A Field Guide to American Houses: The Definitive Guide to Identifying and Understanding America's Domestic Architecture
Here at last: the fully expanded, updated, and freshly designed second edition of the most comprehensive and widely acclaimed guide to domestic architecture—in print since its publication in 1984, and acknowledged everywhere as the unmatched, essential reference to American houses.
Focusing on dwellings in urban and suburban neighborhoods and rural locations all across the continental United States—houses built over the past three hundred years reflecting every social and economic background—this guide provides in-depth information on the essentials of domestic architecture with facts and frames of reference that will enable you to look in a fresh way at the houses around you. With more than 1,600 detailed photographs and line illustrations, and a lucid, vastly informative text, it will teach you not only to recognize distinct architectural styles but also to understand their historical significance. What does that cornice signify? Or that porch? The shape of that door? The window treatment? When was this house built? What does the style say about its builders and their eras? You'll find the answers to these and myriad other questions in this encyclopedic and eminently practical book.
Here are more than fifty styles and their variants, spanning seven distinct historical periods. Each style is illustrated with a large schematic drawing that highlights its most important identifying features. Additional drawings and photographs provide, at a glance, common alternative shapes, principal subtypes, and close-up views of typical small details—windows, doors, cornices, etc.—that can be difficult to see in full-house illustrations. The accompanying text explains the identifying features of each style, describing where and in what quantity they can be found, discussing all of its notable variants, and tracing their origin and history.
The book's introductory chapters provide invaluable general discussions of construction materials and techniques, house shapes, and the various traditions of architectural fashion that have influenced American house design through the past three centuries. A pictorial key and glossary simplifies identification, connecting easily recognized architectural features—the presence of a tile roof, for example—to the styles in which that feature is likely to be found.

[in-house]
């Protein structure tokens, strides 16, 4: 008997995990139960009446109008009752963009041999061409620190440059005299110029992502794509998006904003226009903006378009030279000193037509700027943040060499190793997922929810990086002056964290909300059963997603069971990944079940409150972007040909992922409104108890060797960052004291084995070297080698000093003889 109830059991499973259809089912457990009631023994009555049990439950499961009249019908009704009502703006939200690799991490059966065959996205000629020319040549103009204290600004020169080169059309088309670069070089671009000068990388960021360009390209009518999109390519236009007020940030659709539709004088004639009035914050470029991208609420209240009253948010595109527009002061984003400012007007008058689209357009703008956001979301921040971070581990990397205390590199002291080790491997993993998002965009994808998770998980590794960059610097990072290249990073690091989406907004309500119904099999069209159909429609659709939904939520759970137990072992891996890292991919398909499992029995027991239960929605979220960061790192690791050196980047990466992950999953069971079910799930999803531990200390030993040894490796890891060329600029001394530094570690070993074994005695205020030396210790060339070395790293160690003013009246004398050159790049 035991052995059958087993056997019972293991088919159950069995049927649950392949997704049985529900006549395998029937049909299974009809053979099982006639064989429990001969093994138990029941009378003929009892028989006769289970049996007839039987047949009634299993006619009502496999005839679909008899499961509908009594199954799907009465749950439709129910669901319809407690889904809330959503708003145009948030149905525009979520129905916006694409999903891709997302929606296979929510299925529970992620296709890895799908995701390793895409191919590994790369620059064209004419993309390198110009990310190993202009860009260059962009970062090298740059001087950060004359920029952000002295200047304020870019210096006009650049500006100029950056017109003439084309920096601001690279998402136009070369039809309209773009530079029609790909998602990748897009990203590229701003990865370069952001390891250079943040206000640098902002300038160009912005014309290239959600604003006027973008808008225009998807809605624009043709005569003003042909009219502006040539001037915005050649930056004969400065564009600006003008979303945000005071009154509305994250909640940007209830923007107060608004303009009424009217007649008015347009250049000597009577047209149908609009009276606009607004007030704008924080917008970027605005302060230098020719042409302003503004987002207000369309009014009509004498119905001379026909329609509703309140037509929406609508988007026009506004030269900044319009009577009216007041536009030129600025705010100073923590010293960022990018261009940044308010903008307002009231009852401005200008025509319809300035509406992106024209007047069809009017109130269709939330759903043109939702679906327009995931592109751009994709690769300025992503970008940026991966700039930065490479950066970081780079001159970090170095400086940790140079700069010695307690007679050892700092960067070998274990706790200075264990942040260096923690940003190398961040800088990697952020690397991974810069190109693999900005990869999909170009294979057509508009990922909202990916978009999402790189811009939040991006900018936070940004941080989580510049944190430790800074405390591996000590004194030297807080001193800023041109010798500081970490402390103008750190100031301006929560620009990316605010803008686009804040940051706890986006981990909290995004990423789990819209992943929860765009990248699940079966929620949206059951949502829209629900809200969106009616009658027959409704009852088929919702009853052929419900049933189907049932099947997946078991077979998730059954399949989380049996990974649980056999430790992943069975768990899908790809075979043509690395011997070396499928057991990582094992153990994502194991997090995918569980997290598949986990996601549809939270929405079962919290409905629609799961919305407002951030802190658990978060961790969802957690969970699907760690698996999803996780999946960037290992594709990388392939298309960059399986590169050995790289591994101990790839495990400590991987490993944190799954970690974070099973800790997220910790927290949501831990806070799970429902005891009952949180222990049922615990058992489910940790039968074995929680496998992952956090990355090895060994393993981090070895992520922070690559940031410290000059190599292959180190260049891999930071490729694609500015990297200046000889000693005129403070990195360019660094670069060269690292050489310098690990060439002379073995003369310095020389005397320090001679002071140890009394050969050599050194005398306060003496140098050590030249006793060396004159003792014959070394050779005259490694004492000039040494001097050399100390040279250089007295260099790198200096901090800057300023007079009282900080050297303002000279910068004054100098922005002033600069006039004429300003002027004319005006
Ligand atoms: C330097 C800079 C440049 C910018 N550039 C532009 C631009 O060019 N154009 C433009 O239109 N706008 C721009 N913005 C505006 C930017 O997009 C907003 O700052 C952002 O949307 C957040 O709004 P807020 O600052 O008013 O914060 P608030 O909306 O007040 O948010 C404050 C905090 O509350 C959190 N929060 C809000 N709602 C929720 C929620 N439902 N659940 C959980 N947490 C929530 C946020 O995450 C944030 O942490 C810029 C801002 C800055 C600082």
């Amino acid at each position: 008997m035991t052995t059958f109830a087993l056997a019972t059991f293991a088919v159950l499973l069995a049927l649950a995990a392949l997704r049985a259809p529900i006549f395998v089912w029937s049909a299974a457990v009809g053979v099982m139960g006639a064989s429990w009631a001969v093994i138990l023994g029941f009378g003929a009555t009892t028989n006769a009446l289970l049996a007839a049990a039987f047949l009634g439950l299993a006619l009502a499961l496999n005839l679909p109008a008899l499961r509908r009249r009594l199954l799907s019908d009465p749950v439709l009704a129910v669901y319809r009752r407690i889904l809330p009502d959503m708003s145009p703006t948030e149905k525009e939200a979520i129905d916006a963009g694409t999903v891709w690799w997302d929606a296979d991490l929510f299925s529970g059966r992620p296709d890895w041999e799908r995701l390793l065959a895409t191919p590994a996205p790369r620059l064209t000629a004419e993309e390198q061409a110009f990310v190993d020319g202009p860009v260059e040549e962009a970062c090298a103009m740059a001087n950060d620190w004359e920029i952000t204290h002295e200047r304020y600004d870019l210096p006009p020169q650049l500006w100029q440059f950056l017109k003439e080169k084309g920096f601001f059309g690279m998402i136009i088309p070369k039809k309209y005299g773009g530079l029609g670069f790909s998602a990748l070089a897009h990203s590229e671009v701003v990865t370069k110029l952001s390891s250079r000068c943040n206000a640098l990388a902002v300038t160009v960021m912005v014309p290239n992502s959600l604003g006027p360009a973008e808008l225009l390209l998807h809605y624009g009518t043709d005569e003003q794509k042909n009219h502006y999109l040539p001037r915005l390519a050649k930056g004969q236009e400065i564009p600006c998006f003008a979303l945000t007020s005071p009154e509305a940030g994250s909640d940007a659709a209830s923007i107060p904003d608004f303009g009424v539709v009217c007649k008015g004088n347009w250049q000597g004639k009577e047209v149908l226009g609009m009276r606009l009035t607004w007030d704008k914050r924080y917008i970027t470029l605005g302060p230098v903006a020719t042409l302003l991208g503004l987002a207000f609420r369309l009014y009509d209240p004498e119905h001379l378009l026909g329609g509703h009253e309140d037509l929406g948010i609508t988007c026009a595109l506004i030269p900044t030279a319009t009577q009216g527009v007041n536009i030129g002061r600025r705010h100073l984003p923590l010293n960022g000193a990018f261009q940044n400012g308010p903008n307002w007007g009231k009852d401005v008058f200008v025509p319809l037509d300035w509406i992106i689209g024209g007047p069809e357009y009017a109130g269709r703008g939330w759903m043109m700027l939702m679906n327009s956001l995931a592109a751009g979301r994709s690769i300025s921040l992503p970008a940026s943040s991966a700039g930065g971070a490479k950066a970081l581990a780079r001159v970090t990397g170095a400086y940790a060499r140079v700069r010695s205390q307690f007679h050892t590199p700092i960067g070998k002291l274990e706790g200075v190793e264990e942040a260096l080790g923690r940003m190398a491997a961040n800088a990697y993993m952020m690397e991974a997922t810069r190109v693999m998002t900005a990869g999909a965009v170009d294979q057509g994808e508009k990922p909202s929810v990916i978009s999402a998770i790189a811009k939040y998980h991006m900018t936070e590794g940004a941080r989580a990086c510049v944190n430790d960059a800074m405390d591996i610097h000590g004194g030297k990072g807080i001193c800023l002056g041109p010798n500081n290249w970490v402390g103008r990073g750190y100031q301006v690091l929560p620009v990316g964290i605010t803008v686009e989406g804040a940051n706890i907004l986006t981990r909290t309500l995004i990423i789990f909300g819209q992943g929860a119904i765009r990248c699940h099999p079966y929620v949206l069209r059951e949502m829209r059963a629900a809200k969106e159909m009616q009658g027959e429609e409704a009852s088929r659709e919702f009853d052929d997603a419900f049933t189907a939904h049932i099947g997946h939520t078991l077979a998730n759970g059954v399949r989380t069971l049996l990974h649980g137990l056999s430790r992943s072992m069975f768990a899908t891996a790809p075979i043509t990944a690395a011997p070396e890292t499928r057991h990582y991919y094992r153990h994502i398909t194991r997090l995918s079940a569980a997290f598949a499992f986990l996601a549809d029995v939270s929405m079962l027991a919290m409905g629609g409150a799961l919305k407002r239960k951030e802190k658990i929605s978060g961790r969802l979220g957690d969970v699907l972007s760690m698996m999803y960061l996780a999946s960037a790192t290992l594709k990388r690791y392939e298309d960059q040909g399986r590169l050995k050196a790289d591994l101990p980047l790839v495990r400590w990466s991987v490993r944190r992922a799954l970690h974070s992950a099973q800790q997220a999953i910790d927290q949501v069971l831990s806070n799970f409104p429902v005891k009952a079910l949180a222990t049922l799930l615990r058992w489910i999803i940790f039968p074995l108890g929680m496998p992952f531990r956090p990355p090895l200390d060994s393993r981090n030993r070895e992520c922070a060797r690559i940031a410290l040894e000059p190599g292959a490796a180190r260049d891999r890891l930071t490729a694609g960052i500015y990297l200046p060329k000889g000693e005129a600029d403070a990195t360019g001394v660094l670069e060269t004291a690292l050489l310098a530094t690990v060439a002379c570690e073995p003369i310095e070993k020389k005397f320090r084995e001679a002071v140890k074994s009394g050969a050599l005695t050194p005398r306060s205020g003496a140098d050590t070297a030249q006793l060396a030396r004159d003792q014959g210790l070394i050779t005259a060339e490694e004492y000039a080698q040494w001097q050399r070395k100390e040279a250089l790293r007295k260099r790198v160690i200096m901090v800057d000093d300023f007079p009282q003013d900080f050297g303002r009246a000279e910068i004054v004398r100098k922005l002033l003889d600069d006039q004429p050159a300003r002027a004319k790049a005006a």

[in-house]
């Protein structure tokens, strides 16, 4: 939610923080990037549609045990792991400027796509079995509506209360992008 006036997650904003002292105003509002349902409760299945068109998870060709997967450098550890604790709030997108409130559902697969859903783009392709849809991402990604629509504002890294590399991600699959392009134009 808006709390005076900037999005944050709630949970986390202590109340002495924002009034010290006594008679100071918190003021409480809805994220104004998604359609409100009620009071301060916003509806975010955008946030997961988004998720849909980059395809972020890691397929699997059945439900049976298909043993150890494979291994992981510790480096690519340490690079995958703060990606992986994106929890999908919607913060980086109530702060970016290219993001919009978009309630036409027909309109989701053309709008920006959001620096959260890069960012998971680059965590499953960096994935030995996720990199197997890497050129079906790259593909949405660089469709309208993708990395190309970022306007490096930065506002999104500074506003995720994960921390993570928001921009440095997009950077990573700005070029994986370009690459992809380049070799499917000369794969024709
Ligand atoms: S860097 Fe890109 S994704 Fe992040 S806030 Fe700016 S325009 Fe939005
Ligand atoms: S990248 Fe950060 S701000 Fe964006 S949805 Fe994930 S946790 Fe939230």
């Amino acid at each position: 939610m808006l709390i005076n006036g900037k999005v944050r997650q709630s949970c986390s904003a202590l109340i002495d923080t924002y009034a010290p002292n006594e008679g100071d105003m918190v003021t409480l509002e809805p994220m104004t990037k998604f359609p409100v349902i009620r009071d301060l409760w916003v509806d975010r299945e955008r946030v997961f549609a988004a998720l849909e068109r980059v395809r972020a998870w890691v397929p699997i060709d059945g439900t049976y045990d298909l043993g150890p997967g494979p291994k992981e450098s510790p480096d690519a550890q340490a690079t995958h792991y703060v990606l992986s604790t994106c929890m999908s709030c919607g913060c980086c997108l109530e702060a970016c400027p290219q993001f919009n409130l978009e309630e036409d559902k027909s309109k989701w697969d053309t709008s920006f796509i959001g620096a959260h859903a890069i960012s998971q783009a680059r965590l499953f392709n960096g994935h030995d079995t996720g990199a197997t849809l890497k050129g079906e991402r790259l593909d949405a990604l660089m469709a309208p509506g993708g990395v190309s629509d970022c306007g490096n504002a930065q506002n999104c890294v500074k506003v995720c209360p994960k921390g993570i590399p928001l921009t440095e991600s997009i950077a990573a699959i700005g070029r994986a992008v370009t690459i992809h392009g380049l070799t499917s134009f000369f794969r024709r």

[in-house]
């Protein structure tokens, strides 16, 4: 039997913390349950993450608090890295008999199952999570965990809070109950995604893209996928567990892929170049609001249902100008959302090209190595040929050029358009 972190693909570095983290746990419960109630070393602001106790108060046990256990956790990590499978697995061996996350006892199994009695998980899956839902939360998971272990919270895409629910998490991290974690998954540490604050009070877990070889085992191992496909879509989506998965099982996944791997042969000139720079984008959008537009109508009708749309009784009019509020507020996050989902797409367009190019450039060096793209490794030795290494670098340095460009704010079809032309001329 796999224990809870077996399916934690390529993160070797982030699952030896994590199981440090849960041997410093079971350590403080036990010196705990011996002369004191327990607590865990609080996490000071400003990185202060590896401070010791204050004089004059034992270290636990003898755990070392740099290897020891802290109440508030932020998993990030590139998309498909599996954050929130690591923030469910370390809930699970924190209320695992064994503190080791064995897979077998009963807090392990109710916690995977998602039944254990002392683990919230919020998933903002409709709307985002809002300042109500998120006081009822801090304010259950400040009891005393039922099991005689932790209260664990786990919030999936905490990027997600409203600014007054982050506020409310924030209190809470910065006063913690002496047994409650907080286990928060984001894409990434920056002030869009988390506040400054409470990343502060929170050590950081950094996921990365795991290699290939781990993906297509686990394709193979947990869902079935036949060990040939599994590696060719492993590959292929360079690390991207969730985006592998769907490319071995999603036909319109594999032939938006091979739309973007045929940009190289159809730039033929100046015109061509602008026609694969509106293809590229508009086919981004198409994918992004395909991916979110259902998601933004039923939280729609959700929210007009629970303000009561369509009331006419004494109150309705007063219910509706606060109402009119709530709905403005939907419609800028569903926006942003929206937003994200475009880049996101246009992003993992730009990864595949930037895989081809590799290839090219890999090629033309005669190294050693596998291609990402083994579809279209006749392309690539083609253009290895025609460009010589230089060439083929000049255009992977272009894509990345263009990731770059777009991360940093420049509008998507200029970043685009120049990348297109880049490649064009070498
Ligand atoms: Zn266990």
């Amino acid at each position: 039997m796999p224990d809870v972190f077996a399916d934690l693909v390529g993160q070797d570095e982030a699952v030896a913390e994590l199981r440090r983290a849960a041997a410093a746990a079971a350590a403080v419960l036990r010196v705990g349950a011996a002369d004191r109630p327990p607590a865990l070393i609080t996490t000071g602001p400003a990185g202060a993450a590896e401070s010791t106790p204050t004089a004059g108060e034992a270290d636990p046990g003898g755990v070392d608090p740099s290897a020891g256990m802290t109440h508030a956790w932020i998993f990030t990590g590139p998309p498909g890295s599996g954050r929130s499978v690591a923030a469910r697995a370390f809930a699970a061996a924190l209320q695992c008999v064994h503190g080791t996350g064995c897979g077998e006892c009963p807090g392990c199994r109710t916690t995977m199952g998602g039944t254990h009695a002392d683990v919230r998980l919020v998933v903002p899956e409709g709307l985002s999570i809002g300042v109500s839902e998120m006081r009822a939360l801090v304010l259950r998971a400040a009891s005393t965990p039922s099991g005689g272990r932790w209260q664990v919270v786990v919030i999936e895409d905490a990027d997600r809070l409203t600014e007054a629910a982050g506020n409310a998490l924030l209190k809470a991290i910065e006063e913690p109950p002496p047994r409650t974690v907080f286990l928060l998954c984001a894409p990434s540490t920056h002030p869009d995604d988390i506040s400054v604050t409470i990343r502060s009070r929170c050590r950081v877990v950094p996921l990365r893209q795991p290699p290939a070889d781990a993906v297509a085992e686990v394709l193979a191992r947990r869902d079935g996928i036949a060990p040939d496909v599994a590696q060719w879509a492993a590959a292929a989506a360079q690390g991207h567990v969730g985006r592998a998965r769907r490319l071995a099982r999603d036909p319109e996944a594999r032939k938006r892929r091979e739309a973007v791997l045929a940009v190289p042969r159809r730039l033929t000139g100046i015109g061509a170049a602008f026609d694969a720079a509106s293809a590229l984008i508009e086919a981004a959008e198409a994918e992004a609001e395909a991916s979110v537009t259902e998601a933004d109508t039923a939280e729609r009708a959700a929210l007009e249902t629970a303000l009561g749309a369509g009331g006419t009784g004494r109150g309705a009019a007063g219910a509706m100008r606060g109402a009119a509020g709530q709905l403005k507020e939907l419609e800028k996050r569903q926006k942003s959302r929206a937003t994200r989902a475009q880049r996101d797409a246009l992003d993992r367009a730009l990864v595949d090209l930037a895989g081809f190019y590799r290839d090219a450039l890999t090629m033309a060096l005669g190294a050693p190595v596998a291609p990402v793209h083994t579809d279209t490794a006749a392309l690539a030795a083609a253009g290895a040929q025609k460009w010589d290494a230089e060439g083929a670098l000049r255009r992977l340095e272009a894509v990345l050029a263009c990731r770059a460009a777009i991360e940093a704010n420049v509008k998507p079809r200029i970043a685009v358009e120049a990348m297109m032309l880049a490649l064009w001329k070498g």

Among the new material included in this edition are chapters on styles that have emerged in the thirty years since the previous edition; a groundbreaking chapter on the development and evolution of American neighborhoods; an appendix on approaches to construction in the twentieth and twenty-first centuries; an expanded bibliography; and 600 new photographs and line drawings throughout.
Here is an indispensable resource—both easy and pleasurable to use—for the house lover and the curious tourist, for the house buyer and the weekend stroller, for neighborhood preservation groups, architecture buffs, and everyone who wants to know more about their own homes and communities. It is an invaluable book of American architecture, culture, and history.
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19th century addition American houses arched architect architecture areas brick building built California Carolina Chateauesque chimney City Classical Colonial Revival columns common commonly construction cornice Craftsman cross gables Dallas decorative detailing dominant door dormers early eaves Eclectic elaborate entry porch examples exterior Federal Frank Lloyd Wright French front facade front-gabled full-width gable garage Georgian Gothic Revival Greek Revival half-timbering high-style hipped roof Historic homes inspired Italianate late 19th century mansard masonry McAlester mid-19th century Millennium Mansion Modern neighborhoods Neoclassical Note º º one-story original overhang Palladian window pattern books pediment percent porch supports Prairie Principal Subtypes Queen Anne Ranch houses Renaissance Revival houses Richardsonian Romanesque Romanesque roof form rural shape Shingle side-gabled roof Spanish Revival steeply pitched stone story street streetcar streetcar suburbs stucco suburbs symmetrical Texas tower town houses Traditional houses Tudor two-story typical urban usually Variants and Details Vernacular Victorian wing wood wooden York